RetroChallenge 2022/10 - Booting an Apple IIe the long way around

I will be attempting to boot an Apple IIe from an AppleShare file server. The twist is I will be using an Apple IIe Card installed in a 68K Macintosh to boot via LocalTalk to AppleShare Server 3.03 running on an SE/30. I will also be trying to do it all with original hardware and software. I have a stretch goal of trying to do this via firstly LocalTalk and then Ethernet.

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Awesome! Look forward to this progress as I’d love to try myself!

RetroChallenge 2022/10 (HW and SW Required)

I finally got around to having a think about the project and I came up with the following requirements-

Hardware required
Apple IIe Card
68K Mac that the card works in
SE/30 for AppleShare server
2x LocalTalk connectors

Software required
System 7.1 and 7.5.5
Apple IIe Card software
AppleShare Server 3.03

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RetroChallenge 2022/10 - Getting the Apple IIe Card working

I thought this was going to be a lot easier than it was. My very first Mac back in the day was a Macintosh LC with IIe Card (as I was upgrading from a IIgs) so I was familiar with how it worked. The biggest issues all turned out to be old hardware related.

I chose an LC475 because it is the fastest Mac capable of running the IIe Card as it has an LC-PDS slot and supports 24-bit operation. It has the added advantage of being easily accessible for installing the card and dealing with any hard drive and floppy drive issues. Boy did I run into some hard drive and floppy drive issues.

I powered up the LC475 and got a reassuring startup chime. The logicboard and PSU were professional recapped 2 years ago so I wasn’t anticipating any problems there. After the RAM check I got the (all too familiar these days) flashing question mark. The hard drive was dead, no problem, I had plenty of old SCSI drives. After about the 10th dead/dying/screeching/howling hard drive I decided to break my own rules and go for a more modern solid state solution. I have a large variety of these SCSI to SD/CF card solutions such as the Block Devices - AztecMonster, SCSI2SD and Volume Devices - BlueSCSI and RaSCSI. I won’t go into details on these solutions here but I decided on the BlueSCSI for the LC as it was the simples to setup. Once I got a blank image on the BlueSCSI and I could get it to appear on the SCSI bus I was ready to install software. I went for 7.5.5 as it is the most stable on the LC475 while still supporting the Apple IIe Card software. I made floppy disk images with another Mac in preparation for the software install.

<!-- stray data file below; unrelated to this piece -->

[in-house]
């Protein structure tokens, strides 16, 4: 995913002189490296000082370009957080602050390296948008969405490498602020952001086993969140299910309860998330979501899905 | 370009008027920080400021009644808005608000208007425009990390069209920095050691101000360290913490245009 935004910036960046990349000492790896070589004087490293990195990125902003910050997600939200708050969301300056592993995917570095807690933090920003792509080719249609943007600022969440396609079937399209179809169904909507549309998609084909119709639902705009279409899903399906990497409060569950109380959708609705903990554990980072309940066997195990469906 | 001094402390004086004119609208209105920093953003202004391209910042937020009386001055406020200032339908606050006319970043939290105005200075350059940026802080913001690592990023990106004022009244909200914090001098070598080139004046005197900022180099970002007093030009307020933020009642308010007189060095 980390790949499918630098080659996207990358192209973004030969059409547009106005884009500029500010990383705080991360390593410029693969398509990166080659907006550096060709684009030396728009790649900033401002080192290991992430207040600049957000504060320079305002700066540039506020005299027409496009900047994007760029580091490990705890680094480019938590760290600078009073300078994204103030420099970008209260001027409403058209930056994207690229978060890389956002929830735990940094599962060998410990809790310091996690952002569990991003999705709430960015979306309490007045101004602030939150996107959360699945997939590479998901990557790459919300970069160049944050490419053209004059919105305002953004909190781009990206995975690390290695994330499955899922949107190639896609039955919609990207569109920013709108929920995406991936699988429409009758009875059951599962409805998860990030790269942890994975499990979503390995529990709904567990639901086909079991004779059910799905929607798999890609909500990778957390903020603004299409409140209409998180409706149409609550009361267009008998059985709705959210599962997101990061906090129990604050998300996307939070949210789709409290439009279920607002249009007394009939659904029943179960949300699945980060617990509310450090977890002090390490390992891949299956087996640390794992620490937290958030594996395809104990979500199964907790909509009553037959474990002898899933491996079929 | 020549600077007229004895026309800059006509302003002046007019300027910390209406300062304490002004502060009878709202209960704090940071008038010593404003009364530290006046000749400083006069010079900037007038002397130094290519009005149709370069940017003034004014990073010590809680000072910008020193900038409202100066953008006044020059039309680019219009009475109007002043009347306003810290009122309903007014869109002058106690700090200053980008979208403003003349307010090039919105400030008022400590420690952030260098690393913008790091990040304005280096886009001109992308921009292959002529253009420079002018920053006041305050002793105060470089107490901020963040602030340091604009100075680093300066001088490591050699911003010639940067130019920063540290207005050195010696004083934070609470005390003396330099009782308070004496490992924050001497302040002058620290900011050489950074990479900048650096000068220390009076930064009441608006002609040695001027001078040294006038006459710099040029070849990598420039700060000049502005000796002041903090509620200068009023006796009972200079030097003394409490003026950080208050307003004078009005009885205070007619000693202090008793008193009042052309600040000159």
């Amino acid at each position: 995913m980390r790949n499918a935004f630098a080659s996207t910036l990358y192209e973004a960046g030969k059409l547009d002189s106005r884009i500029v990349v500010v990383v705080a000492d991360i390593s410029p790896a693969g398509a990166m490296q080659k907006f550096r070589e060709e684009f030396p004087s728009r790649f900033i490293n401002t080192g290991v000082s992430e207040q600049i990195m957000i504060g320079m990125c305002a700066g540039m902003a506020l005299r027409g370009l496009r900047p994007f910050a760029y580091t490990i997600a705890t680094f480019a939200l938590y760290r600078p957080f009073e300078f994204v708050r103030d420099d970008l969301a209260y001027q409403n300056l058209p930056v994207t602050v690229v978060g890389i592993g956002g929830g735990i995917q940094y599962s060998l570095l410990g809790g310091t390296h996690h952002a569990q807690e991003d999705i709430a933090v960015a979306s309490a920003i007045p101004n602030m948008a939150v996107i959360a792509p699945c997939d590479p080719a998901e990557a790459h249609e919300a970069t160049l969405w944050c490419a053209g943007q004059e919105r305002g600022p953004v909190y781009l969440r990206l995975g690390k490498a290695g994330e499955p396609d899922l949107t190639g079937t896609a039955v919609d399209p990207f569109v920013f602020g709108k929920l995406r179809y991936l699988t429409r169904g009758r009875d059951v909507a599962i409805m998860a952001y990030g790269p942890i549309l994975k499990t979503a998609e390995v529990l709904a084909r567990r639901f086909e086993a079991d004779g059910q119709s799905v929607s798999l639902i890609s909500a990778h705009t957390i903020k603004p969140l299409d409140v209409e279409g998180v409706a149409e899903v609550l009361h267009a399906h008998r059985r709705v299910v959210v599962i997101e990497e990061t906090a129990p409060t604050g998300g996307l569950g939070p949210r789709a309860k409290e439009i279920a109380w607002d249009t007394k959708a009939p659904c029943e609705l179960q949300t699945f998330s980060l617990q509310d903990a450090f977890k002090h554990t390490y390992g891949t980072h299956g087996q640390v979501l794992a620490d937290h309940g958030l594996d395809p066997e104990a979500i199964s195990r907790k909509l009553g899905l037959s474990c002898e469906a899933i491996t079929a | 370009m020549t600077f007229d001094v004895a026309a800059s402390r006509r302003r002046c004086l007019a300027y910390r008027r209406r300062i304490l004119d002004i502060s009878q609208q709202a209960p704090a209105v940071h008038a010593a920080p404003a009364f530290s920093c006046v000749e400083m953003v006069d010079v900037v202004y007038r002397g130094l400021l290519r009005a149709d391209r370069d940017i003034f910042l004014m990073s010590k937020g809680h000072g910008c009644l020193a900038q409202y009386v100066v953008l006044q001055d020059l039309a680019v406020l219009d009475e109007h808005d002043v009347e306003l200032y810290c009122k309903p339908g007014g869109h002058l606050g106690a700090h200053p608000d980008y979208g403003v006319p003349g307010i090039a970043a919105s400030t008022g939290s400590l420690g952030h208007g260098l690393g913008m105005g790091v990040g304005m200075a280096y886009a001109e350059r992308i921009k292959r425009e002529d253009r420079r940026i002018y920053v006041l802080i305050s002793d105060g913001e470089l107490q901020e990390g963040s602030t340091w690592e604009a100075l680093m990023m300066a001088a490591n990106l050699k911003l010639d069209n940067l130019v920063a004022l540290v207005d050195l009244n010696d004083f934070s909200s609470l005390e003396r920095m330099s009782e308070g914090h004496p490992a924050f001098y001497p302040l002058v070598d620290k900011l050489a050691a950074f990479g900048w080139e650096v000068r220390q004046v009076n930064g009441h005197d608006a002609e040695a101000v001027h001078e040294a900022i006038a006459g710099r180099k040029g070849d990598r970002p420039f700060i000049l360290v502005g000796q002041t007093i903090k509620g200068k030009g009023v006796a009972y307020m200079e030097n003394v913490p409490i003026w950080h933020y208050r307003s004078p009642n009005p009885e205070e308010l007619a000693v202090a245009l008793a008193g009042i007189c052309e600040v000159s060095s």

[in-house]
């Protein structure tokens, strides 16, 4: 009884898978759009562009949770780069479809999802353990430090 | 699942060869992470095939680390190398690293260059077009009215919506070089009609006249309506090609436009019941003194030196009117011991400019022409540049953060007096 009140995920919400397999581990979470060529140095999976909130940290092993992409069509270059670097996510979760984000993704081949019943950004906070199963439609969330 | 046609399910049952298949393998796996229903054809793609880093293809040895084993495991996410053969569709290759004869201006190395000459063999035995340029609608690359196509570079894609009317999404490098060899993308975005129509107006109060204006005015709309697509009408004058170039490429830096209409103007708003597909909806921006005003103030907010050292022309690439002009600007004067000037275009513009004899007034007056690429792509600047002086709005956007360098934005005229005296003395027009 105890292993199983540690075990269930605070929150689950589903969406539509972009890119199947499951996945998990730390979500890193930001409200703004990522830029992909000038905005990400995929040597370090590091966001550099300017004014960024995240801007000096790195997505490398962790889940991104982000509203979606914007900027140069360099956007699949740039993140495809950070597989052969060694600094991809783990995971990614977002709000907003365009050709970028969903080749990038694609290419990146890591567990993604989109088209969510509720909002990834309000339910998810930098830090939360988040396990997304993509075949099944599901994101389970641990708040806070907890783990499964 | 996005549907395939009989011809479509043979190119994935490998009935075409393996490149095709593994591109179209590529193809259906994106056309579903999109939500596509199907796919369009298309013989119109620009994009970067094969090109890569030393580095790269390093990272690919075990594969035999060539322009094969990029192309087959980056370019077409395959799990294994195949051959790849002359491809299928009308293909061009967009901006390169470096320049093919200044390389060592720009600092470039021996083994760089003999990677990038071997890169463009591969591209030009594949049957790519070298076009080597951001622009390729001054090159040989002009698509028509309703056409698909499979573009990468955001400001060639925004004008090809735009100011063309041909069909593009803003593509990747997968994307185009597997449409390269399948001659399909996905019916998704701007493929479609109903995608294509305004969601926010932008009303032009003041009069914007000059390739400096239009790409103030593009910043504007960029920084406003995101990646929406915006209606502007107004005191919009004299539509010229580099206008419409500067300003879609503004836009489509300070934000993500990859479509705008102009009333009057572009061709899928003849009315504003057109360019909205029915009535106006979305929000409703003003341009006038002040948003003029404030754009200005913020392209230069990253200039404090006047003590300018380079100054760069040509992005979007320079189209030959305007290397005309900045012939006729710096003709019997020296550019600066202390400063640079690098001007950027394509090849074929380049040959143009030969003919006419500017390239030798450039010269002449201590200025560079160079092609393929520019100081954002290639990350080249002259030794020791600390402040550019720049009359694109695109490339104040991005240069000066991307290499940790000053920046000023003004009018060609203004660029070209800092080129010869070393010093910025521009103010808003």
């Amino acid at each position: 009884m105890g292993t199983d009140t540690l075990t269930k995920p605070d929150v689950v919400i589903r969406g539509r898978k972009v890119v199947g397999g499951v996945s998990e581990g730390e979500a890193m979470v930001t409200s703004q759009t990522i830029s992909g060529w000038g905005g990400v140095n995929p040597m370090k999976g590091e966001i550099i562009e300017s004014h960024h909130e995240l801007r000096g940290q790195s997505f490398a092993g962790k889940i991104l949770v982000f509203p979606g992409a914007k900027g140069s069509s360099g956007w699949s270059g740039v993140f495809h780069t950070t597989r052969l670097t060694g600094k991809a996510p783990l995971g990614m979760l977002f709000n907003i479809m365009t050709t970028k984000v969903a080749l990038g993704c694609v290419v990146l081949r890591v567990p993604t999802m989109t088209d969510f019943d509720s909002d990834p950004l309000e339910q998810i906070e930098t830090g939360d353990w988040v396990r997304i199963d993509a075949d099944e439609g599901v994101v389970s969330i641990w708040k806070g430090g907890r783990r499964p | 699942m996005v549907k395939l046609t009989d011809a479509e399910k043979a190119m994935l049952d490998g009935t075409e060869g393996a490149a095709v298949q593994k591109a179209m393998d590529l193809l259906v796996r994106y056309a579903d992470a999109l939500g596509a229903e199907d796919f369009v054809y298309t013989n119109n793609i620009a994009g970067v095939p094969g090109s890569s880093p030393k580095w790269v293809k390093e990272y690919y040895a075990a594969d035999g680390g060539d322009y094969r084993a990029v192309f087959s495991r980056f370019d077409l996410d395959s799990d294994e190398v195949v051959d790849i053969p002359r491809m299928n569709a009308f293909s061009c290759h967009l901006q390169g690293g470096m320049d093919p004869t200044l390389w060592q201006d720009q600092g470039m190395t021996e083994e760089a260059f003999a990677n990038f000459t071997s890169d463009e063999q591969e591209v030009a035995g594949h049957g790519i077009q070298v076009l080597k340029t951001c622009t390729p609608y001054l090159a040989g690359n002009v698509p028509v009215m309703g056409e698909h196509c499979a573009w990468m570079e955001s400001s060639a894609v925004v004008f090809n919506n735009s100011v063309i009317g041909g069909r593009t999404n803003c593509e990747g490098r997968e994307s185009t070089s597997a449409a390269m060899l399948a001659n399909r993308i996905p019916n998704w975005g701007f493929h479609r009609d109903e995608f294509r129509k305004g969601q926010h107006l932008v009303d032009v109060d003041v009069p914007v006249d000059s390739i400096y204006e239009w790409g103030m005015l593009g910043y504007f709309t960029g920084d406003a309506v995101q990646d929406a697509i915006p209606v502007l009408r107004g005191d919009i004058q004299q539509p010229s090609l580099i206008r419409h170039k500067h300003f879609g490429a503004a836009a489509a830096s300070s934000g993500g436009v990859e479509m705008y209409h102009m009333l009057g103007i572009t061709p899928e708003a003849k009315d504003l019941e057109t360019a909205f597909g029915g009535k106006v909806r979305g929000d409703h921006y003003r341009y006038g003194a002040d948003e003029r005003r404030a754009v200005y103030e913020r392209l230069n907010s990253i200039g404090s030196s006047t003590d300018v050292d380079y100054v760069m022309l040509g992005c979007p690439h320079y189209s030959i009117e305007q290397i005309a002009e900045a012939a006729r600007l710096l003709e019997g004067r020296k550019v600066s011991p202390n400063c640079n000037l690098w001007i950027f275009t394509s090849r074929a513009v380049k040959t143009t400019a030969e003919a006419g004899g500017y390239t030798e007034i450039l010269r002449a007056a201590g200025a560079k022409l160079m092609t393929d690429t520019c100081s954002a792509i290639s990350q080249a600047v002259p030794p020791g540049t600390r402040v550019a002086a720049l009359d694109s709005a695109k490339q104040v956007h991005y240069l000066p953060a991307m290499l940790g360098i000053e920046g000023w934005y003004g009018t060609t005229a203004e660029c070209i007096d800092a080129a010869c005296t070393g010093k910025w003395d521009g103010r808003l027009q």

This was where I hit the next old hardware snag. I powered on the LC475 and inserted the Install 1 disk only to have the drive make weird noises and eject the floppy. I tried multiple floppy disks with the same result. Finding an internal HD floppy drive that worked was more of a challenge than I expected. I didn’t have any spare internal drives but I did have a few working external 800kB drives but only two Apple SuperDrives so was reluctant to open them up for the internal HD drives they contain. Before I sacrificed these precious drives I decided to do a bit of maintenance on the faulty internal drive. After a bit of cleaning with Iso Propyl Alcohol and applying some lithium grease the drive finally worked.

After all the hardware failures I was finally able to install System 7.5.5 (Note: you have to install 7.5.3 and then update to 7.5.5) and the IIe card software, partitioned the card with one HFS (Mac SD) and two ProDOS volumes (PDOS1, PDOS2), installed ProDOS 2.4.2 on them and I was ready to go. For details on how to partition the drive see Jays Graham’s KansasFest 2021 presentation Apple IIe Card Partitioning, it was an invaluable guide to something I genuinely thought I knew how to do. I now had the Apple IIe Card running a IIe inside my Macintosh LC475, now to get the AppleShare Server running…

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So the AppleShare server, did this offer file storage or network applications for the IIe with a workstation card?

RetroChallenge 2022/10 – Getting AppleShare up and running

Now I had the IIe card working, it was time to tackle the server. I was going to cheat a little and just connect to my A2SERVER running on my Raspberry Pi but I felt that wasn’t in the spirit of my original Challenge. The other reason was my Cayman Gatorbox PSU decided to pack it in. Therefore I was stuck with a LocalTalk to LocalTalk setup which was pretty much the way it was back in the day anyway.

For the server I chose an SE/30 with 8MB of RAM and a 200MB hard drive. As with the LC475 the logicboard, analogue board and PSU were all professionally recapped 2 years ago so I had my fingers crossed I wouldn’t run into similar issues to the LC475. The good news was the SE/30 booted up from its internal hard drive with no issues and the floppy drive was working fine. I had a BlueSCSI connected externally with the images for System 7.1 and AppleShare 3.0.3 so I could do a fresh install of all software on the server. I could have made floppy discs of all the images for an authentic experience but I was aware that the RetroChallenge is only for the month of October so I needed to get a hurry along.